Protoconch | The Octopus News Magazine Online
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Protoconch

Hajar

Haliphron Atlanticus
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#1
Here's a fascinating thing which I'd never seen "in the flesh" before.

Just 10 mm across and labelled Gyroceratites cf gracilis BRONN, from the early to mid Devonian, near Erfoud Morocco.

Does anybody else have similar examples?
 

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Nauti-guy

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#4
Excellent

Excellent pictures, Hajar. Resemble Mimagoniaties zorgensis (Roemer), fig 19, p L31 in Part L of the Treatise.

Are these your specimens and do you have working access to any like them? If so, have you thought about cutting and polishing any through the protoconch so see what's inside. Or have you done this already.

Shigeta, Zakharov, and Mapes published a paper on: Origin of the Ceratitida (Ammonidea) inferred from the early internal shell features; Paleontological Research, vol 5,no3, pp201-213, Sept 28, 2001, by the Paleontological Society of Japan. Others of you may know of it. In it are photos of median sections through the ammonitella of Permian proletcanitds and goniatitids, Caboniferous ammonoids, and Permian and Triassic ceratitids.

Best regards
John
 

Hajar

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#5
Thanks very much for the reference.

That specimen is here with me, but I wouldn't want to polish it (there's just this one example). I also wonder how much internal detail is preserved in these hematite-replaced fossils. Given more material it would be worth a look.
 

Nauti-guy

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#6
detail noted

Thanks for calling the preservation to my attention. As for detail that you might find, I'd say none.

Regards, John
 

Hajar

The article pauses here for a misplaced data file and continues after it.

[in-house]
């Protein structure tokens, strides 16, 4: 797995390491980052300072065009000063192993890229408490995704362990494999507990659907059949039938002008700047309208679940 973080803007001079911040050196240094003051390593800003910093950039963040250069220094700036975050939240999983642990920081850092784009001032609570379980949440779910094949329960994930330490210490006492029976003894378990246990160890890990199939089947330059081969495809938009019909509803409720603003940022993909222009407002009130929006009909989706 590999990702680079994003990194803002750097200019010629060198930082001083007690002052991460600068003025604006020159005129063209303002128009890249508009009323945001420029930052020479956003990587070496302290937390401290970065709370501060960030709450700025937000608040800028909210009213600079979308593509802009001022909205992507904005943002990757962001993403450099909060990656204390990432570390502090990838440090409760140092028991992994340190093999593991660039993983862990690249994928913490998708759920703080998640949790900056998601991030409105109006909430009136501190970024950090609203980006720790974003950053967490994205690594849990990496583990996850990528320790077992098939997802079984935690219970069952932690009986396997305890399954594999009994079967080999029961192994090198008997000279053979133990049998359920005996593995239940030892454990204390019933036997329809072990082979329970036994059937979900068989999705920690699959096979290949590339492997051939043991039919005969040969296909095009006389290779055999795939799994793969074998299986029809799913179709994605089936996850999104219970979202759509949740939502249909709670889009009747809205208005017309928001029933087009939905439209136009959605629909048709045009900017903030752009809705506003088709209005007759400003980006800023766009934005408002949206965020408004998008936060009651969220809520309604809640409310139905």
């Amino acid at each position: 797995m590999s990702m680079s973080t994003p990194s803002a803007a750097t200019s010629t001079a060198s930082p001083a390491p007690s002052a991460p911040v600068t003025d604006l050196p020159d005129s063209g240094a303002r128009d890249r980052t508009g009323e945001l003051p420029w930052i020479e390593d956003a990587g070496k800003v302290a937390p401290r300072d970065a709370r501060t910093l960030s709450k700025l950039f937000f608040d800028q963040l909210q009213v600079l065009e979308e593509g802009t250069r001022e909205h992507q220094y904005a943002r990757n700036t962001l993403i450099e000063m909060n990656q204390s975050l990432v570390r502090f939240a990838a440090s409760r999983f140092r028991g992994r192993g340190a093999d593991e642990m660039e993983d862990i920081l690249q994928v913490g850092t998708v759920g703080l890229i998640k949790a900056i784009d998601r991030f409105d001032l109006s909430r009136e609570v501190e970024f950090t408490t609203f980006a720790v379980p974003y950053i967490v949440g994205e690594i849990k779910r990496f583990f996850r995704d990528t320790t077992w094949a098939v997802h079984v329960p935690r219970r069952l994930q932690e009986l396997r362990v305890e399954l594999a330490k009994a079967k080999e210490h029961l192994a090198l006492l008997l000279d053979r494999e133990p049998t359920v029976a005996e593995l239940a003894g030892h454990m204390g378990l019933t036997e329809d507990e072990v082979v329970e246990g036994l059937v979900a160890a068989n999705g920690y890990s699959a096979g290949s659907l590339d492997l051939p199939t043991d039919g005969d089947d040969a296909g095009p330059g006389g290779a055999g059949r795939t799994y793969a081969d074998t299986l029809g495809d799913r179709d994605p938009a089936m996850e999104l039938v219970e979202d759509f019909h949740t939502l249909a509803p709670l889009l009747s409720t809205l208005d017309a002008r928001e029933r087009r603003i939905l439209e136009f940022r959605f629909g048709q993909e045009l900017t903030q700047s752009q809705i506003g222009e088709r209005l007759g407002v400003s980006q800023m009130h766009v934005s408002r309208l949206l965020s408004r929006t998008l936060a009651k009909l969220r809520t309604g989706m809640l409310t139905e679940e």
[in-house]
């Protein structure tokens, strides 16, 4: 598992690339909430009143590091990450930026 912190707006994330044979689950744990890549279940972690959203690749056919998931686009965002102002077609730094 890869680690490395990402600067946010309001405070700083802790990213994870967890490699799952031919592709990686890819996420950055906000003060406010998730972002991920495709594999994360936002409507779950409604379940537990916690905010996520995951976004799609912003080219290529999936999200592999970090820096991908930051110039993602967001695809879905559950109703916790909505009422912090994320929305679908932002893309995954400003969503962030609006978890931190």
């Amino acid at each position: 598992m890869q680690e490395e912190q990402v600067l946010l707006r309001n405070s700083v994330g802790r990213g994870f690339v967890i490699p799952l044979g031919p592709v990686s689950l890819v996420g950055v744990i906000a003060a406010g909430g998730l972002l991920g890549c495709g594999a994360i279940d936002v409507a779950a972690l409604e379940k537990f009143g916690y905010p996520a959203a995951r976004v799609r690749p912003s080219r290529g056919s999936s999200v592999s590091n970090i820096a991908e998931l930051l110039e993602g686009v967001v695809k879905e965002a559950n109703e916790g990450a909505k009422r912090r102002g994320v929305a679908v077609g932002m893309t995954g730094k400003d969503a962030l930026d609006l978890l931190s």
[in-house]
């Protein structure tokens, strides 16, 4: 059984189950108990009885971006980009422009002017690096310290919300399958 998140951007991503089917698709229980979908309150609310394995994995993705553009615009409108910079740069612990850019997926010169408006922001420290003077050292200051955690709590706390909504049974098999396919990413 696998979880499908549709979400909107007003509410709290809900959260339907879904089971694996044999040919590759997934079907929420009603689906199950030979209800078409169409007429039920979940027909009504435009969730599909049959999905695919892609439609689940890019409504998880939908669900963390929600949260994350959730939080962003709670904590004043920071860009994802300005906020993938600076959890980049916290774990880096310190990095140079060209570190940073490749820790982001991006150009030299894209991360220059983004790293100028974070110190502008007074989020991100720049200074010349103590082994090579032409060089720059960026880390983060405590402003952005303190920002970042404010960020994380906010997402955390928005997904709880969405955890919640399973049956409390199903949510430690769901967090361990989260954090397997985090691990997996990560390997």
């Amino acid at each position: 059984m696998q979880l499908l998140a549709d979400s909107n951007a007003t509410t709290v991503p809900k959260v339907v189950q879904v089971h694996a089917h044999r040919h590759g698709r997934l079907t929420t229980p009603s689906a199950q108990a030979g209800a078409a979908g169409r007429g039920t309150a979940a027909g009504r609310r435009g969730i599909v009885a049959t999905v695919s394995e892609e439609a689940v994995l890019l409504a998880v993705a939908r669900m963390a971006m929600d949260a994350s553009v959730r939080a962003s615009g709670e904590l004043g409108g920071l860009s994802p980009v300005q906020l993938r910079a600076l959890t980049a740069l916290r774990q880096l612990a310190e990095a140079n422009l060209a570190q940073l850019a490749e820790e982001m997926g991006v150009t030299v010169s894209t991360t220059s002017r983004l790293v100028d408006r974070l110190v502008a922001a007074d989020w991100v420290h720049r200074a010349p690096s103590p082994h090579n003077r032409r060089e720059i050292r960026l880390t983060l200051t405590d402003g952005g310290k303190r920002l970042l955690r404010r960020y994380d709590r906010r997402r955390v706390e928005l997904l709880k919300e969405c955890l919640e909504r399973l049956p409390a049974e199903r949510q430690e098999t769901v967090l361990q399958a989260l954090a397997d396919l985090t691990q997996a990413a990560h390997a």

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#8
Some pictures of tiny, 1 mm, initial chambers of Devonian orthocones. These are from a specimen labelled "Baculites sp, Hatch Formation, Late Devonian. Ontario County, New York, USA." I can't see if they have marginal siphuncles though. There's a mass of these tiny individuals surrounding a larger 56 mm shell.

These look close to b and f in Spath's Figure 1.
 

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Hajar

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#10
Thanks Kevin, yes, I meant to write Bactrites, but obviously wasn't fully awake. I'm not sure that these actually are Bactrites though.
 

Architeuthoceras

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#11
Just a question here, recent octopods have different size eggs (small egg species and large egg species), lately they have been grouping orthocones according to the size of their protoconch, is this really a good diagnostic feature? Is it possible that some orthocones could be closely related and still have large or small protoconchs?
 

hallucigenia

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#12
Kevin, I would tend to agree with you -- it seems that protoconch size would be a very plastic feature. I bet someone has done some work on estimating the relative developmental/genetic plasticity of various shell traits, given the extremely detailed record we have, and the extensive work that people have done on ornamentation. Do you know of any?